This concept of equilibrium of forces acting on the planetary lever support arm 30 and associated planetary guide roller 32 is a key feature of the invention. That is, the equilibrium is reached immediately upon the starting of the intermittent printing process, and the planetary guide roller 32 is positioned at a point approximately halfway between the two ends of the crescent shaped aperture 44, which may translate to about sensor B in FIG. 1. At this point, the planetary guide roller 32 can move easily in either direction, that is, clockwise in the direction of arrow CW or counterclockwise in the direction of arrow CCW (FIG. 5), depending on the forces acting on the ribbon 15 and causing tension thereon to be increased or decreased. As soon as the need to increase or decrease tension is sensed, then the controller will automatically increase or decrease the rotational speed of the spools 20, 22, thereby affecting the forces on the ribbon 15 and bringing the planetary guide roller 32 back into an equilibrium condition. Depending on the sensor mechanism and the biasing force, the reaction time to provide the return to the equilibrium point is such as to maintain the position at or near equilibrium irrespective of the printing speeds, or of motion of the tape or ribbon 15.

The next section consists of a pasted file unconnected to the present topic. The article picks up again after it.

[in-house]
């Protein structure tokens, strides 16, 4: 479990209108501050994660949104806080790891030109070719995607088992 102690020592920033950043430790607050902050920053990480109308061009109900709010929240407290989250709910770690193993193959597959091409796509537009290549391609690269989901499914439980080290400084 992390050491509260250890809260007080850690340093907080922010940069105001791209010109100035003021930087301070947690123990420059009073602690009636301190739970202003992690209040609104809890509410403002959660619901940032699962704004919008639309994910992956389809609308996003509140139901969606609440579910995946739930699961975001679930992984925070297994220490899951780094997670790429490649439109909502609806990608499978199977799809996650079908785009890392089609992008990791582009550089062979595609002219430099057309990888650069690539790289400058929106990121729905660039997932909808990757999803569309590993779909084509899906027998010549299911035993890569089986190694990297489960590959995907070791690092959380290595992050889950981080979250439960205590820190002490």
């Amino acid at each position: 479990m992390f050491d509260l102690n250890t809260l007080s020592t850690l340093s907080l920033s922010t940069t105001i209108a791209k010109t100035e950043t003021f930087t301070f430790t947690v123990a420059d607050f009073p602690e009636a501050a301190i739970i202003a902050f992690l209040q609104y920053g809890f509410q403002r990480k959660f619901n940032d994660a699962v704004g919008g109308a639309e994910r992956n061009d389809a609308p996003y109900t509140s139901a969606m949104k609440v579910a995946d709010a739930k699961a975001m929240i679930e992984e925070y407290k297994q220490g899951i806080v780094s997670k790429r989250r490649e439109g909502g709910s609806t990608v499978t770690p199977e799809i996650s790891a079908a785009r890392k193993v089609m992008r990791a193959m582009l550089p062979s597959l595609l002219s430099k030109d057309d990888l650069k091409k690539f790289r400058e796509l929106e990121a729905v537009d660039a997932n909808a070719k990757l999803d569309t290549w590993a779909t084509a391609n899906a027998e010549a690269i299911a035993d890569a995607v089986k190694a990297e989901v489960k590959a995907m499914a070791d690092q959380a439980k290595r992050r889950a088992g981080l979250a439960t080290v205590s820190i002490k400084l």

This feature is shown in FIGS. 4 and 5, wherein the lever support arm 30, including the planetary guide roller 32, is at the "loose ribbon" position, and the spring 210 has biased the planetary guide roller 32 position almost to the terminal point of the crescent aperture 44. At this position, if not before, the controller will assert its function and will provide a signal to the spools 20, 22 to speed up or slow down the take-up and feed in order to bring the tension of the ribbon 15 to a value that will bring the planetary guide roller 32 back to equilibrium.
Referring now to FIGS. 5, 6 and 7, the preferred embodiment of the sensor configuration 10 is shown. As described above, the drum 40 is driven by a motor 48 only at initial stages of the loop loading mechanism. After the initial stage, the motor ceases to control the operation of drum 40, which begins rotating only under the motive force provided by the frictional engagement of the surface of drum 40 with the tape or ribbon 15 as it is rotated around the drum 40. The only control is provided by the driving mechanism of the two stepper motors 20, 22 as is described above. In operative effect, the motor only acts as a support for the spindle or shaft 42 following the initial stages of establishing the initial angular position of the lever arm 30, and may provide a support for the concentric bushing ring 62.